3. Place a level in alignment to the hanging mark. As you hold the level find the nearest mortar joint. Select a point on the mortar joint where you will drill a hole and mark that spot with the pencil or marker.
  4. Place the masonry drill bit into the drill. Use the tape measure or ruler to measure an inch from the tip of the drill bit down toward the drill. Wrap a piece of tape or use a black marker to draw on the spot that is directly above the 1-inch point. This mark will assist you in gauging the depth of the drill bit as you drill it into the wall.
  5. Drill through the mark into the mortar joint. Stop drilling when you reach the depth marked on the bit. Take out the drill bit and clean out the mortar dust from the hole.
  6. Use a hammer to insert a plastic anchor in front of the hole. Tap the anchor until its rim is flush with the wall surface.
  7. Drive a screw into the anchor. Anchors are commonly available with a screw. If the anchor you are using doesn’t have a screw, use one that is designed to fit snugly into the anchor insert.
  8. Grasp the anchor and wiggle it to ensure it is secure. If so, hang the picture by hooking the wire or hook over the screw. If the screw is not secure, tighten so that it is.

If you decide to use two hanging points and they do not appear over mortar joints, then use a hook-and-wire hanging style, one hook in the center of the frame, or move the hangers to align with mortar joints. It is best to use a wire hanging style or two hangers if the picture is heavy.

How to Hang Heavy Pictures with a Rail-based System

A properly installed rail-based system is the best solution for not only full control over picture positioning, but wall integrity. Hanging a large picture is inherently damaging to your walls. Some things are simply too large and, no matter what, you will have to add more and more nails, screws, and fasteners to your walls. A reliable system, like STAS, provides full control and protection:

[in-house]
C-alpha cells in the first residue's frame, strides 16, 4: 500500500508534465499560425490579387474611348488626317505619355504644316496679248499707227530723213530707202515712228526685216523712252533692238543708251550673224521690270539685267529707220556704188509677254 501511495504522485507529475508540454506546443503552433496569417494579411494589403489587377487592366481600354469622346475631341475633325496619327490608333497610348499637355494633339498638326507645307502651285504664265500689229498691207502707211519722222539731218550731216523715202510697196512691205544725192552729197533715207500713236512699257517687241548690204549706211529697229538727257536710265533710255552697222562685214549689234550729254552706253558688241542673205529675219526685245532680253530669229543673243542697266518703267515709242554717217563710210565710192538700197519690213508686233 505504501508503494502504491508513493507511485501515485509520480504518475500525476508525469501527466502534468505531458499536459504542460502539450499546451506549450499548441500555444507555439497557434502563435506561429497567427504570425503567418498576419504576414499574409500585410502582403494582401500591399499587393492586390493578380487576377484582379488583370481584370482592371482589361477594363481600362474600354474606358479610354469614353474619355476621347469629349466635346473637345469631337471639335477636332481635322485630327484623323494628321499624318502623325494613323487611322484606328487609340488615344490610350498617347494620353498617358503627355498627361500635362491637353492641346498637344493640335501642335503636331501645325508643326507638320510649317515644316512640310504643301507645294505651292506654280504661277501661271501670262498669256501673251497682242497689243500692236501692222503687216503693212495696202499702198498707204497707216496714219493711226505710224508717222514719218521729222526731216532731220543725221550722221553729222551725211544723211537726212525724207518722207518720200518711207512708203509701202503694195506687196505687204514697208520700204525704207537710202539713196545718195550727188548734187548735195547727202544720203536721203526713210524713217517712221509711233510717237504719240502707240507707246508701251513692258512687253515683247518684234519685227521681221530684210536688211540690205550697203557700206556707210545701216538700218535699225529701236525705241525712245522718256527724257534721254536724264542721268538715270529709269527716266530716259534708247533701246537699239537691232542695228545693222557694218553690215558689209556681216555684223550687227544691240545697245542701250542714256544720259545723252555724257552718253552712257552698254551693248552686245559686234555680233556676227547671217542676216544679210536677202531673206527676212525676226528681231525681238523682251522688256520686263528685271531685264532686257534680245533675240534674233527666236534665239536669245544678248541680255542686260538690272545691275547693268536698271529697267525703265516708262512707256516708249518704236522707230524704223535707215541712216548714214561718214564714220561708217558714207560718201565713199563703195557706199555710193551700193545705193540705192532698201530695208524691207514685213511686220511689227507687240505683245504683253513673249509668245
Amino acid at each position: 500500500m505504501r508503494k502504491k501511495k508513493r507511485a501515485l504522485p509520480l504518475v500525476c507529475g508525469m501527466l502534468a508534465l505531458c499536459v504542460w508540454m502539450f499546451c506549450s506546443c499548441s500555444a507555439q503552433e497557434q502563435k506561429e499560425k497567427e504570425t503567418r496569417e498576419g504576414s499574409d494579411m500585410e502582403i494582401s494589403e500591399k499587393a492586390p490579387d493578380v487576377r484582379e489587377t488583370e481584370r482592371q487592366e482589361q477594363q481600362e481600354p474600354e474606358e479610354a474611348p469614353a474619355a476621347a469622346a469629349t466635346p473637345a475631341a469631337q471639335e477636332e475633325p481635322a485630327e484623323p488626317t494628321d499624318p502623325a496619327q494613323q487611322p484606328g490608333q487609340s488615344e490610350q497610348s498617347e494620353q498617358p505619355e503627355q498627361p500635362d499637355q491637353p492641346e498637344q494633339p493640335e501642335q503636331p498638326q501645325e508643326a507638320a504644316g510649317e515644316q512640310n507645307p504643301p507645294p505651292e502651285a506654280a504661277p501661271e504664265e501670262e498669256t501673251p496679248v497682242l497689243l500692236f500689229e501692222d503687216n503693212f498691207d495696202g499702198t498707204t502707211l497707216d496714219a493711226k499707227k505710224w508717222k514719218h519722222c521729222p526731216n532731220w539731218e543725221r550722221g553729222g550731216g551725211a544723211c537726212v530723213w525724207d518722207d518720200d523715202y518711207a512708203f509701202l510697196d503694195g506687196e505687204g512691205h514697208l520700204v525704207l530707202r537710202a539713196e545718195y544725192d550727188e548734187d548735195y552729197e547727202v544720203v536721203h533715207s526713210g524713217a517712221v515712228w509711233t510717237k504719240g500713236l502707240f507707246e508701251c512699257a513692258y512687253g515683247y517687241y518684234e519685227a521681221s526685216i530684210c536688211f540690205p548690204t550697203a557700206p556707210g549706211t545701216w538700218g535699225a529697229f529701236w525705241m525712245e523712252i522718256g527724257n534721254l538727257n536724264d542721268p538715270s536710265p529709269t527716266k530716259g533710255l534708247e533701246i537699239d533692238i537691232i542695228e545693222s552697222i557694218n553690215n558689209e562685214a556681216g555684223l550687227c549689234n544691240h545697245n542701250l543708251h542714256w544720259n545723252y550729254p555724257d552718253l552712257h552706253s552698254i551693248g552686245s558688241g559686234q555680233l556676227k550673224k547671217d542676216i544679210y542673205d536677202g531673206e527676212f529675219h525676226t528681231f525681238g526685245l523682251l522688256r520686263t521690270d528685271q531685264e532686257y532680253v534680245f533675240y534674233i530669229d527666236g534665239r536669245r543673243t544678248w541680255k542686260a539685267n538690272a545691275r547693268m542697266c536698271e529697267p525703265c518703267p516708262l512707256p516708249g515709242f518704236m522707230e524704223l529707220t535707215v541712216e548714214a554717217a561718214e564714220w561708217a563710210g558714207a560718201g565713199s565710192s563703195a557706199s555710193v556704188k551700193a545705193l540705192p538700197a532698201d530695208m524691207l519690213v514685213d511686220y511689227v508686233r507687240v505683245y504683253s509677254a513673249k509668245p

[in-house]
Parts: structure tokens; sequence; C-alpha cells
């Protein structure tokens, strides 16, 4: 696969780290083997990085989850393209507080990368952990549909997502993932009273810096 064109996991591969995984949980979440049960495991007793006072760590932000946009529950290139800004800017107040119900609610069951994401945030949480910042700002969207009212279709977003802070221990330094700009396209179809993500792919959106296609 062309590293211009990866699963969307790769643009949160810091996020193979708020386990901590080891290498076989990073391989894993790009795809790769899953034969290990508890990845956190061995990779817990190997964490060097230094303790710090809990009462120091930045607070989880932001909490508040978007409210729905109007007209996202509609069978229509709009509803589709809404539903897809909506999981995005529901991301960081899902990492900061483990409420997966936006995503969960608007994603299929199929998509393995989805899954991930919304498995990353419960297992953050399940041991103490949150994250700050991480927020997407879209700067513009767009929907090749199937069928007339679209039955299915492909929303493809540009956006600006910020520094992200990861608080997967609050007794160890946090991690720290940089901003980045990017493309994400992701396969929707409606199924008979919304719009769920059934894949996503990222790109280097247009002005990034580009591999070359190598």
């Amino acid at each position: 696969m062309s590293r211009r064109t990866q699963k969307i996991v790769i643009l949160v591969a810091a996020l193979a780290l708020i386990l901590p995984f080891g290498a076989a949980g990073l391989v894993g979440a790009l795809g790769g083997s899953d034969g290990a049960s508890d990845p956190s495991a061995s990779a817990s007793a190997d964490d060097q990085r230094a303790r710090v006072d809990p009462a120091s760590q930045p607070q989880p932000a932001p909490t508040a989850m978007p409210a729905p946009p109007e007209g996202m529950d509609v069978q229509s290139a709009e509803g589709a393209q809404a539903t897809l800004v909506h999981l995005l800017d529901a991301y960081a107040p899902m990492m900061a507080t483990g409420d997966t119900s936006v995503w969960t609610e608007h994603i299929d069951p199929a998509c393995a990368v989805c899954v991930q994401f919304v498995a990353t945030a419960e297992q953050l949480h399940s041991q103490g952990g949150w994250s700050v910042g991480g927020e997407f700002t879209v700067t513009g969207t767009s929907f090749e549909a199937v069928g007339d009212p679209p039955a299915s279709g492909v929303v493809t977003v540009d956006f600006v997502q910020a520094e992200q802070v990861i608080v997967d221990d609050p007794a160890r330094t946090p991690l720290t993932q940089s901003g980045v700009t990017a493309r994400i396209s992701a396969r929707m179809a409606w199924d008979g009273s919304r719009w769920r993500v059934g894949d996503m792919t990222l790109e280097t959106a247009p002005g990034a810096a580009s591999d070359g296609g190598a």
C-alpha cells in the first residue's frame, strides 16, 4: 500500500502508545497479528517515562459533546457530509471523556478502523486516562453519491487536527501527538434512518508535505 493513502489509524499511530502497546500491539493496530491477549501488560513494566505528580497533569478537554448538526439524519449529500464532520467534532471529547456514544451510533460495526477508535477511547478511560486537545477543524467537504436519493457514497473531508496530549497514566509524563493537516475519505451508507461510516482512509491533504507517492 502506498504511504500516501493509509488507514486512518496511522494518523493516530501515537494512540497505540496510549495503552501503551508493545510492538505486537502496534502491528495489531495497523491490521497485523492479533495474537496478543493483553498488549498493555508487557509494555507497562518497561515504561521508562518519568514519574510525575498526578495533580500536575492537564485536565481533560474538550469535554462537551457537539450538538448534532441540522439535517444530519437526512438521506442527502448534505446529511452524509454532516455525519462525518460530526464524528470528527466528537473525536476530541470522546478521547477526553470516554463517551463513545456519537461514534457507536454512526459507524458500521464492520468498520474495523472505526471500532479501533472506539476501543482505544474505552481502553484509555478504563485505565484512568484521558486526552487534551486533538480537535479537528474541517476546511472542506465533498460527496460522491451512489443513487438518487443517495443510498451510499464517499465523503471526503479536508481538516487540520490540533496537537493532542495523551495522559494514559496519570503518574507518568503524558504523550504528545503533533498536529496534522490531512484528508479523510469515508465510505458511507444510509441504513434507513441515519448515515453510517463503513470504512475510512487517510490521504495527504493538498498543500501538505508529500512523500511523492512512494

Each system is specifically designed and manufactured to accommodate an array of issues that could threaten the integrity of a structure and assures that the weight of heavy picture or artwork frames are not focused on one area, but spread out through a rail.

Perlon cords, zipper hooks, and rails are the essential components for hanging heavy pictures. The cords and zipper hooks hold the frames while the rails accommodate the total weight of the frames.

The zipper hooks work in conjunction with the perlon cord to hold a maximum weight of 33-pounds. The smartspring hooks each hold 9-pounds. If multiple hooks are used on a single cord each hook will bear its maximum weight capacity as long as the rail handles the bulk of the weight.

If a system is required to hold more weight than it was designed for, then all you need to do is add more hooks and cords to increase the weight capacity. For example, using two more perlon cords and two zipper hooks will permit the system to hold an additional 66-pounds.

Rail Type Weight Capacity
Cliprail System 44-lbs/yd
Cliprail Max System 55-lbs/yd
Minirail Package 55-lbs/yd
U-Rail Pro Package 65-lbs/yd
Cliprail Pro System 99-lbs/yd
Prorail Crown System 99-lbs/yds
Prorail Flat Rails 99-lbs/yds

If you’re interested in a picture hanging system to handle heavy weights the Cliprail Pro System would be a strong choice. Even though the rail is considered ‘heavy-duty’ it is visibly compact and sleek. It combines perfectly with other rail systems and holds up to 99 pounds per linear yard. THAT is a heavy-duty hanger. Watch the video below for a better understanding of the STAS-brand Cliprail Pro:

More About STAS Picture Hanging Systems

If you decide to use your own picture hanging rails, you will need to determine the weight capacity of the rail used in the system.

You select the amount and length of rails as well as their color and wall type. Each system is all-inclusive. Everything necessary from clip screws and plugs to hooks, rails and cords are included. End caps or corner caps are available to cover each end of the rail creating a very clean finish to rails or tracks that don’t at an adjacent wall. Connectors are available to combine two or more pieces of rail together creating a seamless single rail for as long as the eye can see.

There is no need to rely on your limited knowledge of how to hang heavy frames or rely on the limited knowledge of a salesperson in a chain store or small, local hardware store, who has only the traditional methods of hanging pictures on his or her mind. Shades Picture Hanging Systems are the foolproof way of avoiding all possible problems that can result from hanging heavy pictures. Flexible, affordable, elegant and most importantly time and cost effective are just a few of the adjectives that best describe our systems. Our consistent 5 out of 5 star ratings attest to how you’ll feel when you’ve finished installing and displaying your artwork now and in the future.

Juan Gil

The author Juan Gil